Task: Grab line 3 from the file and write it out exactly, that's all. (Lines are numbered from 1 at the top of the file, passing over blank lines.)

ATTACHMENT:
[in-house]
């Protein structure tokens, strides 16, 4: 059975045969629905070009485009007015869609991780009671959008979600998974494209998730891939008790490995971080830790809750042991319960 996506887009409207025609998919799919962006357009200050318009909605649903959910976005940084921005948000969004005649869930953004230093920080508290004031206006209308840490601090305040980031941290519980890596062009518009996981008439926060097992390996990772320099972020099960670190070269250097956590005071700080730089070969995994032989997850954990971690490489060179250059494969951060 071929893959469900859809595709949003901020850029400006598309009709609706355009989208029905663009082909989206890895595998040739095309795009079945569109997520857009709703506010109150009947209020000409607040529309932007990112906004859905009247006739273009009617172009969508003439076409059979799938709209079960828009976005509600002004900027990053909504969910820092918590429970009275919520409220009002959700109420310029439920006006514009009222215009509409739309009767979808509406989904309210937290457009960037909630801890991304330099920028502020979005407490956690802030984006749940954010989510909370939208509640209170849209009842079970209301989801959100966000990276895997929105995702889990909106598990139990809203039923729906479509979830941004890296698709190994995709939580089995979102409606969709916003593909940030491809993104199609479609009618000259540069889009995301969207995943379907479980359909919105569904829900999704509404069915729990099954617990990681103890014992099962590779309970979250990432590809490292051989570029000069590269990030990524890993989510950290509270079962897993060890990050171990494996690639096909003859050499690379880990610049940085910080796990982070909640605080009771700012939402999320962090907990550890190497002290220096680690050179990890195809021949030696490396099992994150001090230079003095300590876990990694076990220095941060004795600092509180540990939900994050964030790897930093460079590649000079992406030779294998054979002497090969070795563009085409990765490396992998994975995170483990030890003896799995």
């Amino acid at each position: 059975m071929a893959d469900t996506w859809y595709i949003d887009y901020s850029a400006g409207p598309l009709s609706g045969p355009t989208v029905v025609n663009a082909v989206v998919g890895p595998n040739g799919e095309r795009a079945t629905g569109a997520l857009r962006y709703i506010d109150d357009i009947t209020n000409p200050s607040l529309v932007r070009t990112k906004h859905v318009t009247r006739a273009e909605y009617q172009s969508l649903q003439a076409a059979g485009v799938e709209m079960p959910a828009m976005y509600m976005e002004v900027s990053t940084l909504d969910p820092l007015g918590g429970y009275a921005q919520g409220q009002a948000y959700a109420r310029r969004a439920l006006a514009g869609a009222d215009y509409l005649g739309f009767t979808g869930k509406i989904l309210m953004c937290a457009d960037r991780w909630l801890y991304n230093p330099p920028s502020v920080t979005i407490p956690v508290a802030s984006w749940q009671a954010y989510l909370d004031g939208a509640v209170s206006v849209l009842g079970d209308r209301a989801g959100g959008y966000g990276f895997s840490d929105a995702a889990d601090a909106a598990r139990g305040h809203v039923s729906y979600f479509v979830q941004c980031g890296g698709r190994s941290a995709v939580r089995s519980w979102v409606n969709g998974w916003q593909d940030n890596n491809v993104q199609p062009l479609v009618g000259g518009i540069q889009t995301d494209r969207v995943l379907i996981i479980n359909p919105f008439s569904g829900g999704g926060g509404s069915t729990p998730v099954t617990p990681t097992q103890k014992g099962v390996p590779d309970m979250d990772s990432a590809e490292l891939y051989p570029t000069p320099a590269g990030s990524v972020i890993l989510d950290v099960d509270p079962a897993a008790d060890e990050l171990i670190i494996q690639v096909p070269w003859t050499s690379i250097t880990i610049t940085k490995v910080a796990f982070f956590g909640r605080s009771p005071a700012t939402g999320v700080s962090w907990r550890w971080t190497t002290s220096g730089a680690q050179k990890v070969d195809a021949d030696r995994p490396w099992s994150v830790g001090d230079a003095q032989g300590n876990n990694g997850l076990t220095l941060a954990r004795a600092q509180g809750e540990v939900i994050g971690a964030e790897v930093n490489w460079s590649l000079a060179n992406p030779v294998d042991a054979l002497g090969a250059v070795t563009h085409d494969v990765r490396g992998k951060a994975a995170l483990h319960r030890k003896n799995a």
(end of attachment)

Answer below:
């Amino acid at each position: 059975m071929a893959d469900t996506w859809y595709i949003d887009y901020s850029a400006g409207p598309l009709s609706g045969p355009t989208v029905v025609n663009a082909v989206v998919g890895p595998n040739g799919e095309r795009a079945t629905g569109a997520l857009r962006y709703i506010d109150d357009i009947t209020n000409p200050s607040l529309v932007r070009t990112k906004h859905v318009t009247r006739a273009e909605y009617q172009s969508l649903q003439a076409a059979g485009v799938e709209m079960p959910a828009m976005y509600m976005e002004v900027s990053t940084l909504d969910p820092l007015g918590g429970y009275a921005q919520g409220q009002a948000y959700a109420r310029r969004a439920l006006a514009g869609a009222d215009y509409l005649g739309f009767t979808g869930k509406i989904l309210m953004c937290a457009d960037r991780w909630l801890y991304n230093p330099p920028s502020v920080t979005i407490p956690v508290a802030s984006w749940q009671a954010y989510l909370d004031g939208a509640v209170s206006v849209l009842g079970d209308r209301a989801g959100g959008y966000g990276f895997s840490d929105a995702a889990d601090a909106a598990r139990g305040h809203v039923s729906y979600f479509v979830q941004c980031g890296g698709r190994s941290a995709v939580r089995s519980w979102v409606n969709g998974w916003q593909d940030n890596n491809v993104q199609p062009l479609v009618g000259g518009i540069q889009t995301d494209r969207v995943l379907i996981i479980n359909p919105f008439s569904g829900g999704g926060g509404s069915t729990p998730v099954t617990p990681t097992q103890k014992g099962v390996p590779d309970m979250d990772s990432a590809e490292l891939y051989p570029t000069p320099a590269g990030s990524v972020i890993l989510d950290v099960d509270p079962a897993a008790d060890e990050l171990i670190i494996q690639v096909p070269w003859t050499s690379i250097t880990i610049t940085k490995v910080a796990f982070f956590g909640r605080s009771p005071a700012t939402g999320v700080s962090w907990r550890w971080t190497t002290s220096g730089a680690q050179k990890v070969d195809a021949d030696r995994p490396w099992s994150v830790g001090d230079a003095q032989g300590n876990n990694g997850l076990t220095l941060a954990r004795a600092q509180g809750e540990v939900i994050g971690a964030e790897v930093n490489w460079s590649l000079a060179n992406p030779v294998d042991a054979l002497g090969a250059v070795t563009h085409d494969v990765r490396g992998k951060a994975a995170l483990h319960r030890k003896n799995a």